So Where Does TAGR Come In?
Right now, TAGR’s flagship product is a mobile self checkout. The design of our mobile self checkout has been crafted intentionally to do two mission critical things very well.
1. Make it very easy for customers to use it
2. Capture as much data from the customer as possible without disrupting their journey or them needing to use a card or be asked for it and pass that into your existing systems
Below are some insights into the Blended commerce inspired self checkout solutions that three of Australia’s major retailers have implemented. In all three cases you will see that in order to use the self checkout, the customer is required to carry out significant up front steps. In all cases the customer is required to download a smartphone app that they probably do not already have on their phone. In all cases they are required to create an account, and in the case of Bunnings they are actually required to have a trade account to use it.
TAGR works using a QR code reader and web technology. The steps to use it are:
1. Scan a QR code on signage in the store to open the TAGR platform on any browser
2. Use the TAGR platform to scan barcodes of products to add them to your cart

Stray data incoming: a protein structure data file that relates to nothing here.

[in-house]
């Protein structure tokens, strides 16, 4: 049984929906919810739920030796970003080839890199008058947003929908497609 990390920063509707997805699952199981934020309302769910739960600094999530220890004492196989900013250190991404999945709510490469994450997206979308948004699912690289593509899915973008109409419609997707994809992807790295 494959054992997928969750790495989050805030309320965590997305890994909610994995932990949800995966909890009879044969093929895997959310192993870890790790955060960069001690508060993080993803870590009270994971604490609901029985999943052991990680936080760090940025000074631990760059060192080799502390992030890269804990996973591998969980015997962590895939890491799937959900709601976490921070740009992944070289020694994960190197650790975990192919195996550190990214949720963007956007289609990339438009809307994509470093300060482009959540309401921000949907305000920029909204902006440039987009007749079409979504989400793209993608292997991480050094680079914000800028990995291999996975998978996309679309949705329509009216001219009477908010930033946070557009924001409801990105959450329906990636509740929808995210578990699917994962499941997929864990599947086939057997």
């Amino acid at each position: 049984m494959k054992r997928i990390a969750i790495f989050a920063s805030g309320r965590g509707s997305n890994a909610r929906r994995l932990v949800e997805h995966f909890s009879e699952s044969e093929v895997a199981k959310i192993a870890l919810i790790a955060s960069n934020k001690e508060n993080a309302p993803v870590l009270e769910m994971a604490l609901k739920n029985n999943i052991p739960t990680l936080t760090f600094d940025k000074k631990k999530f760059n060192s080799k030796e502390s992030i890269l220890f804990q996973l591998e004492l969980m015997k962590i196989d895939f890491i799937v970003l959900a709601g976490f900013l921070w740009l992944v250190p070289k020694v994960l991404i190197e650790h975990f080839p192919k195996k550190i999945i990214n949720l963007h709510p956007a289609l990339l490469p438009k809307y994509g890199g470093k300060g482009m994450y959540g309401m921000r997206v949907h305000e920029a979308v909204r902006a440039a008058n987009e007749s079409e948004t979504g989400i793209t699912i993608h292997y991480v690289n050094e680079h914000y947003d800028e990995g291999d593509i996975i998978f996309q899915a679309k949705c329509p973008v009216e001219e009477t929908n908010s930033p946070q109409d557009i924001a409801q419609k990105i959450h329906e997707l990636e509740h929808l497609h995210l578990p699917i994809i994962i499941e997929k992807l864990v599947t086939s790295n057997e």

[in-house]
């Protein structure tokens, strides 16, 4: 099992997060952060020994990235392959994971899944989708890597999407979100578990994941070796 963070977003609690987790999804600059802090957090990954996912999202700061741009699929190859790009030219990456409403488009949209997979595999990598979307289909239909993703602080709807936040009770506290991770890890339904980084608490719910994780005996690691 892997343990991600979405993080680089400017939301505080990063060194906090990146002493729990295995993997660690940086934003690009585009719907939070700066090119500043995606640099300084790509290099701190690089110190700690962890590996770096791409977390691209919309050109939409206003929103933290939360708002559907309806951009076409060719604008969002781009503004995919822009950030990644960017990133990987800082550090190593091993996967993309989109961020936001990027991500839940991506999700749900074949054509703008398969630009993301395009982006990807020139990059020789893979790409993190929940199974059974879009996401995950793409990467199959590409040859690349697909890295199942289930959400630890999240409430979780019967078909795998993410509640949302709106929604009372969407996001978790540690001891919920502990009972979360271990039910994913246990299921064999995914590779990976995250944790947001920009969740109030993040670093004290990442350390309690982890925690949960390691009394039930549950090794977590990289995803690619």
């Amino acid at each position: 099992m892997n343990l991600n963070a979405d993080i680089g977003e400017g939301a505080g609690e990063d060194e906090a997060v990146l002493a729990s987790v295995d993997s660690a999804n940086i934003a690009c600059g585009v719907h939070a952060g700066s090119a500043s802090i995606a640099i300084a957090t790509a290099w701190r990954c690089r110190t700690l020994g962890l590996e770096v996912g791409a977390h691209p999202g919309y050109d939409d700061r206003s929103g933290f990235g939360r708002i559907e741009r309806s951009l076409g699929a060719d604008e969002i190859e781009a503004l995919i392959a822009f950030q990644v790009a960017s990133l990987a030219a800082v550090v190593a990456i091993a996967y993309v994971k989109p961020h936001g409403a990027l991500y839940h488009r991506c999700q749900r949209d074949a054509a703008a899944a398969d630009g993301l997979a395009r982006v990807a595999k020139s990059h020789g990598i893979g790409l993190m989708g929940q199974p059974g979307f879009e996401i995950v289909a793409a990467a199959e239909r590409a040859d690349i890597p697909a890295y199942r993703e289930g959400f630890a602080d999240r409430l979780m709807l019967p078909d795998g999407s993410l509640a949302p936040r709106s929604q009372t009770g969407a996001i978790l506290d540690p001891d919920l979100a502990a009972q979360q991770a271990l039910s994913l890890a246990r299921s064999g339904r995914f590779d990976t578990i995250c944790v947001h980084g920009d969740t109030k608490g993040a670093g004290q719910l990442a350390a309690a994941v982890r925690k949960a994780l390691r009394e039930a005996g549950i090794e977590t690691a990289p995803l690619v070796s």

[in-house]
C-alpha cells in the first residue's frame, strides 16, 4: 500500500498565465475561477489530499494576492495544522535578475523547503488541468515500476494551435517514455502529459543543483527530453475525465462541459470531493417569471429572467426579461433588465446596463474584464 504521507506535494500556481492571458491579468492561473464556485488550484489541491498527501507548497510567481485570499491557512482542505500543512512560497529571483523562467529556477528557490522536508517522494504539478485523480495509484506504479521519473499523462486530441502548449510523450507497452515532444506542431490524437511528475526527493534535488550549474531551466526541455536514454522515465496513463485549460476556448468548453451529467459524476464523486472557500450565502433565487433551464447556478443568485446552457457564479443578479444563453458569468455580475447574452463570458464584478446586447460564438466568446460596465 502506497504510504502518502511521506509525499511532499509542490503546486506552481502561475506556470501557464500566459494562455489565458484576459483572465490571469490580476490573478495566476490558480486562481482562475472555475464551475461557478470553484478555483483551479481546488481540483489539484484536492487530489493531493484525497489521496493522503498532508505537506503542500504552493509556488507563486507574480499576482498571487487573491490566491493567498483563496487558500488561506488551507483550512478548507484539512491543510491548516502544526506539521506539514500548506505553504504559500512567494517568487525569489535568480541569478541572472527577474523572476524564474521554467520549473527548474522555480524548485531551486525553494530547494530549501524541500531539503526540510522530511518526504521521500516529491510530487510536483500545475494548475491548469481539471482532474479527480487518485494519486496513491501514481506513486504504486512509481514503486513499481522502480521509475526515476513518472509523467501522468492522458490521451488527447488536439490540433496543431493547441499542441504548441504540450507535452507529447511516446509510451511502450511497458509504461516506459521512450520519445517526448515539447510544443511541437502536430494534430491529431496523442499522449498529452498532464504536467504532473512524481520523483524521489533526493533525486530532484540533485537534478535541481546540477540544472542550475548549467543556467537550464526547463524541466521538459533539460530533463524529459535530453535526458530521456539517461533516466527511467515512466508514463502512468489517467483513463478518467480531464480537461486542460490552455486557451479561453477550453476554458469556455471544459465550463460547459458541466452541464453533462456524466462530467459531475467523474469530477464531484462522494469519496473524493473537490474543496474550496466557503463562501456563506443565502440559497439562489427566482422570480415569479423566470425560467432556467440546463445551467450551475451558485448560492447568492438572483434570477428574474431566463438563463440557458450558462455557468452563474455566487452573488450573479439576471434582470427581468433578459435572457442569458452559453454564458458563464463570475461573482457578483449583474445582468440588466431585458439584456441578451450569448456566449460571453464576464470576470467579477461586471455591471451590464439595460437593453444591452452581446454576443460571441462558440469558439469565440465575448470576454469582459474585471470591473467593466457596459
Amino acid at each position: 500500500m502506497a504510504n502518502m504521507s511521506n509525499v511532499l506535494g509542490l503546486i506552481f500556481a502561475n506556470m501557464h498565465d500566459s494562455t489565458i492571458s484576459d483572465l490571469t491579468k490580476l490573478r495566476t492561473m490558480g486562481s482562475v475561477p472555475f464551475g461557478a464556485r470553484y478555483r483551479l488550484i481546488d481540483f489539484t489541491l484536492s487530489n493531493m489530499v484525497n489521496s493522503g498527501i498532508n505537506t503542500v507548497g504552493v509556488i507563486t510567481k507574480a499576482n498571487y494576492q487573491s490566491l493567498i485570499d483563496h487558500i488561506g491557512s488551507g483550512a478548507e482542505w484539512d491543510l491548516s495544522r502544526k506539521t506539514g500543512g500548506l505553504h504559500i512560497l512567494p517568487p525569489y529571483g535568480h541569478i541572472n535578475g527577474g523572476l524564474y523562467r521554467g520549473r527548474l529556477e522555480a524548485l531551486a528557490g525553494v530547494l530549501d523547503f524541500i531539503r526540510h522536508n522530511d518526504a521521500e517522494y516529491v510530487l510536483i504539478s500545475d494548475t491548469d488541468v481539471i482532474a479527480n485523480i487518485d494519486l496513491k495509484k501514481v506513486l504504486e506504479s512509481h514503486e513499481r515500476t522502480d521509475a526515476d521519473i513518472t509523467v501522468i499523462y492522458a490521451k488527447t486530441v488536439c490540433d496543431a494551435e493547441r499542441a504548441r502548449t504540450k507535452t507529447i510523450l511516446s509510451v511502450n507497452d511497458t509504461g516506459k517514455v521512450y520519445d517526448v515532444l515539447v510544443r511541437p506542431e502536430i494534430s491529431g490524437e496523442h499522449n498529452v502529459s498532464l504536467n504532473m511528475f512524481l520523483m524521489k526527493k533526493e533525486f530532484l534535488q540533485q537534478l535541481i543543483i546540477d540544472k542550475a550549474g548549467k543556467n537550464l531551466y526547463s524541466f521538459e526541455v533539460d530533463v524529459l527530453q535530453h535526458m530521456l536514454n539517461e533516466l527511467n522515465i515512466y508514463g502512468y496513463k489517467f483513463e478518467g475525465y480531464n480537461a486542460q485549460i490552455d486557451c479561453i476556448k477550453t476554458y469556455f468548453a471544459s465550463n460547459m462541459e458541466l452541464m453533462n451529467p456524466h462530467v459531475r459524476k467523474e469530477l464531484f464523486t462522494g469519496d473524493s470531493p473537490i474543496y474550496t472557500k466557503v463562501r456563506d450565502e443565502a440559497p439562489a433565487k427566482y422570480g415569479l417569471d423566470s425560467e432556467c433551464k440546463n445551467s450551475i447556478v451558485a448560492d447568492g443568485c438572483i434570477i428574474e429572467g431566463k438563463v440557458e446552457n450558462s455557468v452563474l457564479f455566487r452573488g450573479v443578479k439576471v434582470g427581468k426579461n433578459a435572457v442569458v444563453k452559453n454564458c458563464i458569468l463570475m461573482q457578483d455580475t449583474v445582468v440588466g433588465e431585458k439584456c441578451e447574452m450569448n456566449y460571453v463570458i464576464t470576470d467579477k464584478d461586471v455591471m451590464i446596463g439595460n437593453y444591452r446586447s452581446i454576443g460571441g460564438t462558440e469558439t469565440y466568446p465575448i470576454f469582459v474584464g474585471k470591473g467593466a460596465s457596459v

3. Use a range of phone payment options such as Apple Pay, G Pay and credit card facility to pay for the products
4. Show an instore employee that you’ve made the purchase before you leave
When you break down the value of the data you can gather from a solution like TAGR or the aforementioned apps, you find it is a bit like that classic meme.
If a customer downloads an app you’ve got them into your digital ecosystem. It’s a big win for you. You can start to market to the customer in a range of ways as long as they actually sign up for an account after they download it. But your knowledge of who they are is rather limited at that point. In the Woolworths app for example, all you’d really get is the information the customer was willing to give you. Outside of that you would be limited to simply knowing who that customer is in ones and zeros and maybe some details about the hardware and software on the device they used to download it. But we haven’t even actually figured out how we are going to get that person in the physical store to download an app yet. It’s probably actually with a QR code? Or a web URL on signage in store. If that’s the case then your in store signage is directing a customer to the app store, compare that with the customer experience on TAGR.
The way the TAGR journey begins the customer has scanned the QR code and arrived on the merchant’s landing page. At that point you have already got the same ones and zeros as Woollies get when they download an app, but you also have the opportunity to immediately add them to your remarketing audiences on top of that. The customer is also much closer to the actual purchase experience with TAGR than they are with the smartphone device at this point. In reality they are as little as two clicks of a phone button away from actually buying a product. All without needing to download anything.
If you are looking for an amazing way to solve your blended commerce woes get in touch with us today.